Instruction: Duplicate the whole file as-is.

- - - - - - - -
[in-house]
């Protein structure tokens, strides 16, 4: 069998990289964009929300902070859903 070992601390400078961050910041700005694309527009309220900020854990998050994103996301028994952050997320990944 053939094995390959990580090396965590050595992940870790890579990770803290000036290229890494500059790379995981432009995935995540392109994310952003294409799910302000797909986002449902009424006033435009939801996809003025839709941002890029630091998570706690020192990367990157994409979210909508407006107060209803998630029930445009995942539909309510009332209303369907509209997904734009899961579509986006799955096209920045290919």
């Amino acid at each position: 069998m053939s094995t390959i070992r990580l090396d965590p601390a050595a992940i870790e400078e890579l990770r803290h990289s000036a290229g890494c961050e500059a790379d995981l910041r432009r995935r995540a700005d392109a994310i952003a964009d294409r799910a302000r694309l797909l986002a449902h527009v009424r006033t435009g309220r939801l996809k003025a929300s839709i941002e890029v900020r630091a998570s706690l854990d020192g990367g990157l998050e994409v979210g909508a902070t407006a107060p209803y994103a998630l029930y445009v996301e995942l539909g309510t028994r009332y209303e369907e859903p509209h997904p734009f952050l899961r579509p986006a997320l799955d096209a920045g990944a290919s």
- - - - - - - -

[in-house]
């Protein structure tokens, strides 16, 4: 069998990289964009929300902070859903 070992601390400078961050910041700005694309527009309220900020854990998050994103996301028994952050997320990944 053939094995390959990580090396965590050595992940870790890579990770803290000036290229890494500059790379995981432009995935995540392109994310952003294409799910302000797909986002449902009424006033435009939801996809003025839709941002890029630091998570706690020192990367990157994409979210909508407006107060209803998630029930445009995942539909309510009332209303369907509209997904734009899961579509986006799955096209920045290919």
């Amino acid at each position: 069998m053939s094995t390959i070992r990580l090396d965590p601390a050595a992940i870790e400078e890579l990770r803290h990289s000036a290229g890494c961050e500059a790379d995981l910041r432009r995935r995540a700005d392109a994310i952003a964009d294409r799910a302000r694309l797909l986002a449902h527009v009424r006033t435009g309220r939801l996809k003025a929300s839709i941002e890029v900020r630091a998570s706690l854990d020192g990367g990157l998050e994409v979210g909508a902070t407006a107060p209803y994103a998630l029930y445009v996301e995942l539909g309510t028994r009332y209303e369907e859903p509209h997904p734009f952050l899961r579509p986006a997320l799955d096209a920045g990944a290919s």